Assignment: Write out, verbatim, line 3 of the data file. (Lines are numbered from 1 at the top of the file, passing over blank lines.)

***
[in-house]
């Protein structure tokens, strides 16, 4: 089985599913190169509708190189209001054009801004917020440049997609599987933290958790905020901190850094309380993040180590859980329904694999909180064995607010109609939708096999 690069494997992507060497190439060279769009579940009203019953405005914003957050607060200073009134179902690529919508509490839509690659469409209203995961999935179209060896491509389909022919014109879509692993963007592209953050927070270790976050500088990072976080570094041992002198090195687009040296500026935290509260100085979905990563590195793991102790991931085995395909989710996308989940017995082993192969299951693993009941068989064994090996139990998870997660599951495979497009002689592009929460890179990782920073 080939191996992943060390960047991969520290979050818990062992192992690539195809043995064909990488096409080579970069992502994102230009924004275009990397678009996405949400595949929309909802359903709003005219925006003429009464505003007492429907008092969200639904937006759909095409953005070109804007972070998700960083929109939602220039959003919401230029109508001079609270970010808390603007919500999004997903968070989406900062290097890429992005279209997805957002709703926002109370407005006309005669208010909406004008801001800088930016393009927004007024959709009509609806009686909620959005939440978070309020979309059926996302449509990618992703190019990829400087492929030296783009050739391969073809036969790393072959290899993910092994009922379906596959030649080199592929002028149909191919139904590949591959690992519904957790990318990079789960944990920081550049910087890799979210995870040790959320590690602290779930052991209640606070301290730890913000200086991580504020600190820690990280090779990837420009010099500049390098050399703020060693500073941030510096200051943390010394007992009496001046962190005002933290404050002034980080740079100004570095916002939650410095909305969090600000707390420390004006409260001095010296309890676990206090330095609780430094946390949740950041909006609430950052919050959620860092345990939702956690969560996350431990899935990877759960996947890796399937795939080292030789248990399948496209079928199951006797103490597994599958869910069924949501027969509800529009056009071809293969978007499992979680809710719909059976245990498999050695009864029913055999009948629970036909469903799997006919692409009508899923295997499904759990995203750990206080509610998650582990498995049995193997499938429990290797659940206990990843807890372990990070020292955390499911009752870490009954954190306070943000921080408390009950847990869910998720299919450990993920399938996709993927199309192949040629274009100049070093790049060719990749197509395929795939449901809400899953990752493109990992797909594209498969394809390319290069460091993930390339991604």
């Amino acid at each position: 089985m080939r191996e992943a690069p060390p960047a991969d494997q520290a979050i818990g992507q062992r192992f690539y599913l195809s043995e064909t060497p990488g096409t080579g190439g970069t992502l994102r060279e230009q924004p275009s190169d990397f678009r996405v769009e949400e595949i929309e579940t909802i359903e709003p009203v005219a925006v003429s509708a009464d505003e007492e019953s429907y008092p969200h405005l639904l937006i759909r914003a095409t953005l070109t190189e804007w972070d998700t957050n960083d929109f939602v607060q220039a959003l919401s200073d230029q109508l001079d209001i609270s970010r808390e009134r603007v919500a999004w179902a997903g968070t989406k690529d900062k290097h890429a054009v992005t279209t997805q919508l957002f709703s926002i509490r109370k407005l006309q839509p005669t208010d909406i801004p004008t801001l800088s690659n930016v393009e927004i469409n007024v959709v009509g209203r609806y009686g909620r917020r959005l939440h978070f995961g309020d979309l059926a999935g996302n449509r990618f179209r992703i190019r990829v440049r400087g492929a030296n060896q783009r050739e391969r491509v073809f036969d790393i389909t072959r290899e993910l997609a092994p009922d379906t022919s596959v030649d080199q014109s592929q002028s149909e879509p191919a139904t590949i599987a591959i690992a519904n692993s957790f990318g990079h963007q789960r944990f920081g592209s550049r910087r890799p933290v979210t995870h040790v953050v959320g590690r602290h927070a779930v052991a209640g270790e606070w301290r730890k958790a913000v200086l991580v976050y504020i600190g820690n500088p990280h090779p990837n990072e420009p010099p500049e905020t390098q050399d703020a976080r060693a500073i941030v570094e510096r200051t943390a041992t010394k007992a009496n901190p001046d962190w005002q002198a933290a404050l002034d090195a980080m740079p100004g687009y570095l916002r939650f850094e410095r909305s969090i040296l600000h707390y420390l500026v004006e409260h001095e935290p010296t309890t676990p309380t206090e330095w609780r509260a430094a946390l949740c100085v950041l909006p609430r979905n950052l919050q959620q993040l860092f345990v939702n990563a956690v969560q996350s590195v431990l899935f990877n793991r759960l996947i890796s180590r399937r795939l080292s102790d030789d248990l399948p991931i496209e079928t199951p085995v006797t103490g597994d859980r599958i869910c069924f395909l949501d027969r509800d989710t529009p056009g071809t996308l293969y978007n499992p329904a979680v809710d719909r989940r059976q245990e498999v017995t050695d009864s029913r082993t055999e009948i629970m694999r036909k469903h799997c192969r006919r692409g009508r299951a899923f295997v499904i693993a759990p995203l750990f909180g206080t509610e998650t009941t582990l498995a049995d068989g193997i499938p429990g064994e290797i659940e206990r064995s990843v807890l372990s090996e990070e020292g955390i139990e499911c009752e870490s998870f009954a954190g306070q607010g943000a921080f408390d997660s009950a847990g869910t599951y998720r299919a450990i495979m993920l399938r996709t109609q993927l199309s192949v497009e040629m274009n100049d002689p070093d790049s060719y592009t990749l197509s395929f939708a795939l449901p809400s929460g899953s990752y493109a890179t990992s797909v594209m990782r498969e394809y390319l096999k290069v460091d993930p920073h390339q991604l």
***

């Amino acid at each position: 089985m080939r191996e992943a690069p060390p960047a991969d494997q520290a979050i818990g992507q062992r192992f690539y599913l195809s043995e064909t060497p990488g096409t080579g190439g970069t992502l994102r060279e230009q924004p275009s190169d990397f678009r996405v769009e949400e595949i929309e579940t909802i359903e709003p009203v005219a925006v003429s509708a009464d505003e007492e019953s429907y008092p969200h405005l639904l937006i759909r914003a095409t953005l070109t190189e804007w972070d998700t957050n960083d929109f939602v607060q220039a959003l919401s200073d230029q109508l001079d209001i609270s970010r808390e009134r603007v919500a999004w179902a997903g968070t989406k690529d900062k290097h890429a054009v992005t279209t997805q919508l957002f709703s926002i509490r109370k407005l006309q839509p005669t208010d909406i801004p004008t801001l800088s690659n930016v393009e927004i469409n007024v959709v009509g209203r609806y009686g909620r917020r959005l939440h978070f995961g309020d979309l059926a999935g996302n449509r990618f179209r992703i190019r990829v440049r400087g492929a030296n060896q783009r050739e391969r491509v073809f036969d790393i389909t072959r290899e993910l997609a092994p009922d379906t022919s596959v030649d080199q014109s592929q002028s149909e879509p191919a139904t590949i599987a591959i690992a519904n692993s957790f990318g990079h963007q789960r944990f920081g592209s550049r910087r890799p933290v979210t995870h040790v953050v959320g590690r602290h927070a779930v052991a209640g270790e606070w301290r730890k958790a913000v200086l991580v976050y504020i600190g820690n500088p990280h090779p990837n990072e420009p010099p500049e905020t390098q050399d703020a976080r060693a500073i941030v570094e510096r200051t943390a041992t010394k007992a009496n901190p001046d962190w005002q002198a933290a404050l002034d090195a980080m740079p100004g687009y570095l916002r939650f850094e410095r909305s969090i040296l600000h707390y420390l500026v004006e409260h001095e935290p010296t309890t676990p309380t206090e330095w609780r509260a430094a946390l949740c100085v950041l909006p609430r979905n950052l919050q959620q993040l860092f345990v939702n990563a956690v969560q996350s590195v431990l899935f990877n793991r759960l996947i890796s180590r399937r795939l080292s102790d030789d248990l399948p991931i496209e079928t199951p085995v006797t103490g597994d859980r599958i869910c069924f395909l949501d027969r509800d989710t529009p056009g071809t996308l293969y978007n499992p329904a979680v809710d719909r989940r059976q245990e498999v017995t050695d009864s029913r082993t055999e009948i629970m694999r036909k469903h799997c192969r006919r692409g009508r299951a899923f295997v499904i693993a759990p995203l750990f909180g206080t509610e998650t009941t582990l498995a049995d068989g193997i499938p429990g064994e290797i659940e206990r064995s990843v807890l372990s090996e990070e020292g955390i139990e499911c009752e870490s998870f009954a954190g306070q607010g943000a921080f408390d997660s009950a847990g869910t599951y998720r299919a450990i495979m993920l399938r996709t109609q993927l199309s192949v497009e040629m274009n100049d002689p070093d790049s060719y592009t990749l197509s395929f939708a795939l449901p809400s929460g899953s990752y493109a890179t990992s797909v594209m990782r498969e394809y390319l096999k290069v460091d993930p920073h390339q991604l």